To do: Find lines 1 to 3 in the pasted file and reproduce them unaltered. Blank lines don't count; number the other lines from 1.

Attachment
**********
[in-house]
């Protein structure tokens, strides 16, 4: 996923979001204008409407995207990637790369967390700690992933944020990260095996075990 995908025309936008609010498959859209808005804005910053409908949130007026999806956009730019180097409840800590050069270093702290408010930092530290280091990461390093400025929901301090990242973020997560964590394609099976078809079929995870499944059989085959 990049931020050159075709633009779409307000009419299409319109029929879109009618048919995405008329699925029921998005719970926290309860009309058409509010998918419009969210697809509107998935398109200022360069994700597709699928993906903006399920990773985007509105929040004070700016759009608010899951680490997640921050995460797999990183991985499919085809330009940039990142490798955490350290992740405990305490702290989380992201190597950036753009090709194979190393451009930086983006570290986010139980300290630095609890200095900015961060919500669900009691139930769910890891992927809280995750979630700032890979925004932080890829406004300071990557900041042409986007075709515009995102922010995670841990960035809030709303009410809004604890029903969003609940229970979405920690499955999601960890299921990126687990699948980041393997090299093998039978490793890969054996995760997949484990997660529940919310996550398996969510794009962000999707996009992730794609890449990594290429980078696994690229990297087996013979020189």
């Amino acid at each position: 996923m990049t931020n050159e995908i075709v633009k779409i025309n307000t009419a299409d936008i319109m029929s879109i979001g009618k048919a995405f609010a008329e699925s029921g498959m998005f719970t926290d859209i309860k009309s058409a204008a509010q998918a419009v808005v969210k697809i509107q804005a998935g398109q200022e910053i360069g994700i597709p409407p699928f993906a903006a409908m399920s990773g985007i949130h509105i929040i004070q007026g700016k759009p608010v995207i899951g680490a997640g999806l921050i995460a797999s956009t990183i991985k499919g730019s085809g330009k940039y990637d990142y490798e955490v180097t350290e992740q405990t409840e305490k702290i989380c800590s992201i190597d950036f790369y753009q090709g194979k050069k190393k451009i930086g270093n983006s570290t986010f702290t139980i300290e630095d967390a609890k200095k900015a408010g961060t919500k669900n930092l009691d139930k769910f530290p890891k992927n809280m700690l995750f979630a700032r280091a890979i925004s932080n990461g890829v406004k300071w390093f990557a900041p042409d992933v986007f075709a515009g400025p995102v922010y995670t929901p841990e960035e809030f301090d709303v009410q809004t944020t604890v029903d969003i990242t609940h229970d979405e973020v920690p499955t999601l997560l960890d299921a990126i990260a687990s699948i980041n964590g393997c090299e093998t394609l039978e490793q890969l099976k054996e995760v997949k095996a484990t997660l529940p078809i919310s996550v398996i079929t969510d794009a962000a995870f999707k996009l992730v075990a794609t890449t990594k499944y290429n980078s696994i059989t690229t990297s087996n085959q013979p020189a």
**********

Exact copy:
[in-house]
């Protein structure tokens, strides 16, 4: 996923979001204008409407995207990637790369967390700690992933944020990260095996075990 995908025309936008609010498959859209808005804005910053409908949130007026999806956009730019180097409840800590050069270093702290408010930092530290280091990461390093400025929901301090990242973020997560964590394609099976078809079929995870499944059989085959 990049931020050159075709633009779409307000009419299409319109029929879109009618048919995405008329699925029921998005719970926290309860009309058409509010998918419009969210697809509107998935398109200022360069994700597709699928993906903006399920990773985007509105929040004070700016759009608010899951680490997640921050995460797999990183991985499919085809330009940039990142490798955490350290992740405990305490702290989380992201190597950036753009090709194979190393451009930086983006570290986010139980300290630095609890200095900015961060919500669900009691139930769910890891992927809280995750979630700032890979925004932080890829406004300071990557900041042409986007075709515009995102922010995670841990960035809030709303009410809004604890029903969003609940229970979405920690499955999601960890299921990126687990699948980041393997090299093998039978490793890969054996995760997949484990997660529940919310996550398996969510794009962000999707996009992730794609890449990594290429980078696994690229990297087996013979020189």
């Amino acid at each position: 996923m990049t931020n050159e995908i075709v633009k779409i025309n307000t009419a299409d936008i319109m029929s879109i979001g009618k048919a995405f609010a008329e699925s029921g498959m998005f719970t926290d859209i309860k009309s058409a204008a509010q998918a419009v808005v969210k697809i509107q804005a998935g398109q200022e910053i360069g994700i597709p409407p699928f993906a903006a409908m399920s990773g985007i949130h509105i929040i004070q007026g700016k759009p608010v995207i899951g680490a997640g999806l921050i995460a797999s956009t990183i991985k499919g730019s085809g330009k940039y990637d990142y490798e955490v180097t350290e992740q405990t409840e305490k702290i989380c800590s992201i190597d950036f790369y753009q090709g194979k050069k190393k451009i930086g270093n983006s570290t986010f702290t139980i300290e630095d967390a609890k200095k900015a408010g961060t919500k669900n930092l009691d139930k769910f530290p890891k992927n809280m700690l995750f979630a700032r280091a890979i925004s932080n990461g890829v406004k300071w390093f990557a900041p042409d992933v986007f075709a515009g400025p995102v922010y995670t929901p841990e960035e809030f301090d709303v009410q809004t944020t604890v029903d969003i990242t609940h229970d979405e973020v920690p499955t999601l997560l960890d299921a990126i990260a687990s699948i980041n964590g393997c090299e093998t394609l039978e490793q890969l099976k054996e995760v997949k095996a484990t997660l529940p078809i919310s996550v398996i079929t969510d794009a962000a995870f999707k996009l992730v075990a794609t890449t990594k499944y290429n980078s696994i059989t690229t990297s087996n085959q013979p020189a």